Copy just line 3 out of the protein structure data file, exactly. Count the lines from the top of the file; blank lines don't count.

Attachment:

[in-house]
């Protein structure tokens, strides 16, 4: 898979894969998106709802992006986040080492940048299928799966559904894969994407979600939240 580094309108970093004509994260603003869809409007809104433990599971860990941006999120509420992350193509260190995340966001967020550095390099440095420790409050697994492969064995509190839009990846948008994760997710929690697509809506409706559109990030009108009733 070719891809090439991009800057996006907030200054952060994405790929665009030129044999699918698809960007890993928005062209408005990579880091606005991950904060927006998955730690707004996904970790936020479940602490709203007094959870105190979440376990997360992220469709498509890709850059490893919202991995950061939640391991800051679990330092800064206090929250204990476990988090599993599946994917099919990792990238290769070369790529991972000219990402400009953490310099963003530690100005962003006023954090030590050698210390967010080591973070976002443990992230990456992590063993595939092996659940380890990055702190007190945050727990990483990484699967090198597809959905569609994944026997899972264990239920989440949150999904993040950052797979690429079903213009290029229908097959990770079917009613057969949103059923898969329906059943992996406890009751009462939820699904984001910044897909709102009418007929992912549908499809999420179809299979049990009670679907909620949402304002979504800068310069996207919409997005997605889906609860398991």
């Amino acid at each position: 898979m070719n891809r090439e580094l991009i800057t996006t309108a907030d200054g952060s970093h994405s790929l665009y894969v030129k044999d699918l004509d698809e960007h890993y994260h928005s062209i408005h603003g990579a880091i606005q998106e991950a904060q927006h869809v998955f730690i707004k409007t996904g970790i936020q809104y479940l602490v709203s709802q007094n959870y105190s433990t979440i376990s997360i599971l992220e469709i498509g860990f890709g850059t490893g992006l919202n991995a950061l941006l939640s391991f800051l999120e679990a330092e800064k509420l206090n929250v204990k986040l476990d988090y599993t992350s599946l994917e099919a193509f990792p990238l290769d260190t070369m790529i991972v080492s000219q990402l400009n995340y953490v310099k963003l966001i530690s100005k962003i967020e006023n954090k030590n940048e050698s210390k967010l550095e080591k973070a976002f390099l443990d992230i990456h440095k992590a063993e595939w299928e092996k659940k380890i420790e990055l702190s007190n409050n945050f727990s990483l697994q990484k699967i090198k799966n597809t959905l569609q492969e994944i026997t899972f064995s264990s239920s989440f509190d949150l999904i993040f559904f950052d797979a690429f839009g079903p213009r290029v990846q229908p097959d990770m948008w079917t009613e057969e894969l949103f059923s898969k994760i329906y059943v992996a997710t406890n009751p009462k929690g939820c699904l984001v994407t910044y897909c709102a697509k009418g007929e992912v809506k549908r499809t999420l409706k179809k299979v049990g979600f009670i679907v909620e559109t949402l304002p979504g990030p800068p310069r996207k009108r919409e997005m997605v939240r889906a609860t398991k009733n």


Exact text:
């Amino acid at each position: 898979m070719n891809r090439e580094l991009i800057t996006t309108a907030d200054g952060s970093h994405s790929l665009y894969v030129k044999d699918l004509d698809e960007h890993y994260h928005s062209i408005h603003g990579a880091i606005q998106e991950a904060q927006h869809v998955f730690i707004k409007t996904g970790i936020q809104y479940l602490v709203s709802q007094n959870y105190s433990t979440i376990s997360i599971l992220e469709i498509g860990f890709g850059t490893g992006l919202n991995a950061l941006l939640s391991f800051l999120e679990a330092e800064k509420l206090n929250v204990k986040l476990d988090y599993t992350s599946l994917e099919a193509f990792p990238l290769d260190t070369m790529i991972v080492s000219q990402l400009n995340y953490v310099k963003l966001i530690s100005k962003i967020e006023n954090k030590n940048e050698s210390k967010l550095e080591k973070a976002f390099l443990d992230i990456h440095k992590a063993e595939w299928e092996k659940k380890i420790e990055l702190s007190n409050n945050f727990s990483l697994q990484k699967i090198k799966n597809t959905l569609q492969e994944i026997t899972f064995s264990s239920s989440f509190d949150l999904i993040f559904f950052d797979a690429f839009g079903p213009r290029v990846q229908p097959d990770m948008w079917t009613e057969e894969l949103f059923s898969k994760i329906y059943v992996a997710t406890n009751p009462k929690g939820c699904l984001v994407t910044y897909c709102a697509k009418g007929e992912v809506k549908r499809t999420l409706k179809k299979v049990g979600f009670i679907v909620e559109t949402l304002p979504g990030p800068p310069r996207k009108r919409e997005m997605v939240r889906a609860t398991k009733n």